The campaign to save California’s children was only the beginning. Now King Arthur and his Round Table of teenaged knights set their sights on fixing something even bigger – the entire country. How? By targeting America’s most sacred document – The Constitution.
Native American teens Kai and Dakota, despite harboring secrets of their own, join the team, and swear undying loyalty to Lance. They carry the hope of their people that the crusade will better the lives of Indian children, who are the most neglected by government. This new campaign will take the young people to The White House, the halls of Congress, and beyond in their quest to change the prevailing opinion that children are property, rather than human beings in their own right.
But an unseen nemesis stalks Lance and Arthur, and ratchets up the attacks on New Camelot, promising to kill them and destroy all that the king has put in place. Lance, Ricky, Kai, and Dakota become the enemy’s favorite targets, and barely escape with their lives on more than one occasion. Who is this mysterious stalker, and what is the motive for these attacks? Lance has no idea, especially since he’s never intentionally hurt anyone.
“You were right, little boy, death is coming for you, but slowly, and only after it takes out the people you love.” That chilling promise haunts Lance, but also strengthens his determination to protect the people he loves at all costs. Or die trying.
The Knight Cycle continues…
This is one of those series that you see kicking about and then one day, decide, “I keep seeing this about, winning awards and what not, but it doesn’t seem to be that huge. I’m gonna check it out and see what the deal is.” So you pick it up, and read the first volume. It makes you stop and think. It challenges you, and you see something that you never maybe really saw before. You rad the next one, right away, never mind the book’s length.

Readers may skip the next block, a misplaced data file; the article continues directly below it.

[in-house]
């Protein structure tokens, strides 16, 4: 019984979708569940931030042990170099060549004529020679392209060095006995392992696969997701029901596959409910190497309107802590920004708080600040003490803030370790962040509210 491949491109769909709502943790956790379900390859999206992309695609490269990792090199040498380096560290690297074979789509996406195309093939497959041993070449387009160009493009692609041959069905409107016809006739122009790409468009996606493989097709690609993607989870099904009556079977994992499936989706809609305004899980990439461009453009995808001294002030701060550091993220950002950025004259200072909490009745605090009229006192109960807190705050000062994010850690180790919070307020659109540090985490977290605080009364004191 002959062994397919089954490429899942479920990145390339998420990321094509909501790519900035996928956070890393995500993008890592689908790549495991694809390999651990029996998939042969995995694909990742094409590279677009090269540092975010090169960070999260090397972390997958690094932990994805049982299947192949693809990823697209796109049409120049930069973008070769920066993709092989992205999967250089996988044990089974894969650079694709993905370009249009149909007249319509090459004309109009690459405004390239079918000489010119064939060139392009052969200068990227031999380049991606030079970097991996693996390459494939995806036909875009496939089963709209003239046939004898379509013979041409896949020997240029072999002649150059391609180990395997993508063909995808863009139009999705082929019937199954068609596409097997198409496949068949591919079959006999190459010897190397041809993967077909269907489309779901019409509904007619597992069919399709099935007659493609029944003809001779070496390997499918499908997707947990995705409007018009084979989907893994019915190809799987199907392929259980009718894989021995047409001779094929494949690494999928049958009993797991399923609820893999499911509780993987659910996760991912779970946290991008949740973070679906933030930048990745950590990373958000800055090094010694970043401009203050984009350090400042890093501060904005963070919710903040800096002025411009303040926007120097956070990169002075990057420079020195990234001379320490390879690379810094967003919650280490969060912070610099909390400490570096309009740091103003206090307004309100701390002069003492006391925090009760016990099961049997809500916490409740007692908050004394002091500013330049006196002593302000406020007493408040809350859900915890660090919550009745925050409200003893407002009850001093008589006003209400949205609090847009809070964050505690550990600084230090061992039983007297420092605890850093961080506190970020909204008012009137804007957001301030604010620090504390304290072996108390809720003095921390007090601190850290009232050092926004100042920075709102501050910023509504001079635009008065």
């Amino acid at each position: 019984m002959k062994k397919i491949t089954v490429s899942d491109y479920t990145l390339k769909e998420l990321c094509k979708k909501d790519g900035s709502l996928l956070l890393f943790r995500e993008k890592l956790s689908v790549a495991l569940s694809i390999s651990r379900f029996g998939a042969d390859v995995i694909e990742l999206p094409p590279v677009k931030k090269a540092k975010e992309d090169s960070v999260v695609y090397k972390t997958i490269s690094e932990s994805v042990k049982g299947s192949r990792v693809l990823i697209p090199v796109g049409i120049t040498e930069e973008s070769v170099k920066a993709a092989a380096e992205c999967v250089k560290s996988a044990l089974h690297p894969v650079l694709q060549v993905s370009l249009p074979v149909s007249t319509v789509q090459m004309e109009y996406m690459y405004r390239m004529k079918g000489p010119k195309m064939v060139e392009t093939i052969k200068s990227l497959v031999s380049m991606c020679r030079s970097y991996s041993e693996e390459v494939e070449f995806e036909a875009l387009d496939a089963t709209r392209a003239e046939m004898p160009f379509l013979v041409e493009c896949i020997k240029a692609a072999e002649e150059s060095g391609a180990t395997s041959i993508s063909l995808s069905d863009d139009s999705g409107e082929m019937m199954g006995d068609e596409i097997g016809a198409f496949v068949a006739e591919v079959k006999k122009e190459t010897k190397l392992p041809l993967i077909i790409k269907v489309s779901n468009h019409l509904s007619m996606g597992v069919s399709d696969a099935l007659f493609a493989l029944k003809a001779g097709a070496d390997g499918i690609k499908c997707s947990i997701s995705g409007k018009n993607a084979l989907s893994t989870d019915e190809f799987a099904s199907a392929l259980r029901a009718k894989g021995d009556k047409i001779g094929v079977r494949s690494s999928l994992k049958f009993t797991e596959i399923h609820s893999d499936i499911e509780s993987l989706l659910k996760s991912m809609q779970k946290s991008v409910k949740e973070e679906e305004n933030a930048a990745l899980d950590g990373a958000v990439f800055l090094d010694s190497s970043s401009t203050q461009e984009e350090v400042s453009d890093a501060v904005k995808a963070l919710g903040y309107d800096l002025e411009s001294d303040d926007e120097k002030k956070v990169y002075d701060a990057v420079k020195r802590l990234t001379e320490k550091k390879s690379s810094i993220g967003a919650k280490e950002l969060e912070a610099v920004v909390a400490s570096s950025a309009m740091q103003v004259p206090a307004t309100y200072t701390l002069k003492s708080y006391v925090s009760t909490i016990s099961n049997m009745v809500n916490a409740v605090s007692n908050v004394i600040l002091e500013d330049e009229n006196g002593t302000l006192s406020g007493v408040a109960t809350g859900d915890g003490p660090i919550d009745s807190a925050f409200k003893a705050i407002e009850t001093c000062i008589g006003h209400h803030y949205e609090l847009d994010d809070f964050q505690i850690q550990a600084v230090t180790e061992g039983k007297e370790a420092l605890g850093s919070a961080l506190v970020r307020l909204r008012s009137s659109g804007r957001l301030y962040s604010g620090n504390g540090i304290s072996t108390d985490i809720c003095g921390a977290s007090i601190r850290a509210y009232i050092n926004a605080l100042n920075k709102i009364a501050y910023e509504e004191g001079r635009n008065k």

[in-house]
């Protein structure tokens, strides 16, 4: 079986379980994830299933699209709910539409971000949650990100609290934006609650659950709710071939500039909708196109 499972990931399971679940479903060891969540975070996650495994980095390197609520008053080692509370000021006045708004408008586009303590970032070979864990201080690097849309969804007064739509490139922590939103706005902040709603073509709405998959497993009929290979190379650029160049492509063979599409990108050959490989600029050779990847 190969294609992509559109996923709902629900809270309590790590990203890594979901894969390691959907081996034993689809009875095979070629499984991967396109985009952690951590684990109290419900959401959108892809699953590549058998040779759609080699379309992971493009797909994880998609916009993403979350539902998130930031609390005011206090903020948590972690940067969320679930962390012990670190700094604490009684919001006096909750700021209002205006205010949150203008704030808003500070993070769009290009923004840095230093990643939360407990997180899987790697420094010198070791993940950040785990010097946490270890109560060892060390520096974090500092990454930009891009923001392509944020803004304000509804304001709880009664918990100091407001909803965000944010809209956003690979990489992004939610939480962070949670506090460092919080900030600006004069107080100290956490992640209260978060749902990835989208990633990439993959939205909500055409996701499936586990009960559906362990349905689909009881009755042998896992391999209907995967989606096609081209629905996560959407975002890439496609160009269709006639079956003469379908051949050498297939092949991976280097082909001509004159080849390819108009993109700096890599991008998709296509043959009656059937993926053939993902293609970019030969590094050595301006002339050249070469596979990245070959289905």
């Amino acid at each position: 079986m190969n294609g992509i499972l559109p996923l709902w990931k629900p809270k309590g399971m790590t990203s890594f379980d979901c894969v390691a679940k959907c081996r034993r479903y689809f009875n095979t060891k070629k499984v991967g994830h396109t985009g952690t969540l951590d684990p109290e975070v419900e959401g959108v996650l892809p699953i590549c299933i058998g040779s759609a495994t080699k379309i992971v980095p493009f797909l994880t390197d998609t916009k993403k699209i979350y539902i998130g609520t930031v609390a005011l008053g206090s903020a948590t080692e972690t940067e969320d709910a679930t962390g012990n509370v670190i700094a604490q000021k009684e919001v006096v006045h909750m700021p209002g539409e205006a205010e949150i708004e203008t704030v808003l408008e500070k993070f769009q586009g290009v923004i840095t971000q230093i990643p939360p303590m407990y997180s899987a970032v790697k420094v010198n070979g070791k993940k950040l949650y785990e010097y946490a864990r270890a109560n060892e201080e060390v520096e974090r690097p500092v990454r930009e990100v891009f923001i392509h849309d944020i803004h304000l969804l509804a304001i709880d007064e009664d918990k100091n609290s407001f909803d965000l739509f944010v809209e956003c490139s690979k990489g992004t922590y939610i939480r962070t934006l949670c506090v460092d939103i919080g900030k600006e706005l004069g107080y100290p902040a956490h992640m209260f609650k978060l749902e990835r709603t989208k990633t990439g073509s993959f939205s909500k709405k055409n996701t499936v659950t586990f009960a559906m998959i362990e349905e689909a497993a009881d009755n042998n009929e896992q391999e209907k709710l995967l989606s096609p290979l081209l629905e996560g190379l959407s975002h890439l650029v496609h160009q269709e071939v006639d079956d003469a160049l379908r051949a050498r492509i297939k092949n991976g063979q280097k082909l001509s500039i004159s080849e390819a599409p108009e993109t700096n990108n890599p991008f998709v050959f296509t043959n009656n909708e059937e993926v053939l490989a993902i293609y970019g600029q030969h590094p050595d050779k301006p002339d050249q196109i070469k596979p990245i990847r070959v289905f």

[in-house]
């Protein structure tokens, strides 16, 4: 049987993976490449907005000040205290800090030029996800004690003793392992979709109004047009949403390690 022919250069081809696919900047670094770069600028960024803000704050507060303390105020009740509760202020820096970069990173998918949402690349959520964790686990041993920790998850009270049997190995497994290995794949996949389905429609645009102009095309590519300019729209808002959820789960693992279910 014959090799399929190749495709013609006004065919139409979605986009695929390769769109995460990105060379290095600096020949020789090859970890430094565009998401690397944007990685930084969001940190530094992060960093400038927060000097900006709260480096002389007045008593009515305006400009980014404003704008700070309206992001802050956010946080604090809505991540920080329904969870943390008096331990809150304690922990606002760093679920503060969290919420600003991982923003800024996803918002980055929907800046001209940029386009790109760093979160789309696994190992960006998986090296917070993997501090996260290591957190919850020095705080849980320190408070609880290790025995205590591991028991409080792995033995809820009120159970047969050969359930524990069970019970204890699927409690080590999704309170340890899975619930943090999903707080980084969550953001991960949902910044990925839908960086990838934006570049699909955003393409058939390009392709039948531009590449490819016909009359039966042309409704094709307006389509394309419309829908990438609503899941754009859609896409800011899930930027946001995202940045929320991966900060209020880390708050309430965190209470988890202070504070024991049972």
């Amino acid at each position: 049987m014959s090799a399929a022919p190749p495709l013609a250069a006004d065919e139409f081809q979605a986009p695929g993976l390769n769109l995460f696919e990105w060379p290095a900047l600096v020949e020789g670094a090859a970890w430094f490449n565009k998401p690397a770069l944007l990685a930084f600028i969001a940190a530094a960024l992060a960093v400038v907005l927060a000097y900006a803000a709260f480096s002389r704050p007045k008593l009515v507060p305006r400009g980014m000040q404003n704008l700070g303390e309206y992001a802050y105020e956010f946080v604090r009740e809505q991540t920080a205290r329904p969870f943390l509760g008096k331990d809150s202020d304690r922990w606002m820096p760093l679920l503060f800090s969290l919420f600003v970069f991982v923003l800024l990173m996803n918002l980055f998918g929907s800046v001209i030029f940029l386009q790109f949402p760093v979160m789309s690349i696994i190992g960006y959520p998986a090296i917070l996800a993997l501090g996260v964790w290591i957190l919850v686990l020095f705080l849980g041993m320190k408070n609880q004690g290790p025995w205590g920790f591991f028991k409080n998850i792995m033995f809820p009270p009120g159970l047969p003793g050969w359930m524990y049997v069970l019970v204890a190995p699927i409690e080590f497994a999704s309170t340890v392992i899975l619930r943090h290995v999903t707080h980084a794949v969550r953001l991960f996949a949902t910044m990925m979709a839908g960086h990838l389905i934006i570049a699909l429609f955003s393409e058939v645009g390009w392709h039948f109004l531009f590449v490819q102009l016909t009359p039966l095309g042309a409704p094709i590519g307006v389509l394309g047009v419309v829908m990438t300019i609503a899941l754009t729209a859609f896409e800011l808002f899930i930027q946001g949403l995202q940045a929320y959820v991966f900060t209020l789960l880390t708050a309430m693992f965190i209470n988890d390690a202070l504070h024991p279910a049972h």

You think, Holy cow, I’m not sure about some of their ideas, but man, this is one compelling read. Then you come to understand that you were not supposed to necessarily side the way you assumed. Also, that the issues being dealt with are a lot more complex than you had possibly wanted to know. But what has been seen cannot be unseen, so now, moving pell mell onto volume three, you have to face it head on.
You find you object to issues you had thought you stood firmly on the other side for, perhaps. You find that if you stood against what they fought, your ideals do not match up with what actually needs doing. You see the youth you dismiss as thuggish as who he is, inside. It’s disquietening. It also makes you feel great joy as you see the power of hope and personal effort.
Then you come to this volume. The Constitution? Really? But while this is fantasy, it again makes you give pause. The rights of children, these are things we’ve al fought for, in one way or another The right for children to go to school. the right for them not to slave away in factories and sweat shops. Basic human rights. And all through this, there is an exciting action adventure with modern Knights of the Roundtable, male and female alike, righting wrongs, helping the needy, and fighting back against those who wish to do evil.
It’s a great read, and I’m going to say this once, if you have kids, 11 or older, buy them these books. Gay, straight, bi, white, black, Latino, male, female, young old…they are ALL in this book and they are ALL heroes. It’s a nice self affirming read for youth, and the subplot with young Lance coming to accept his orientation is beautiful.
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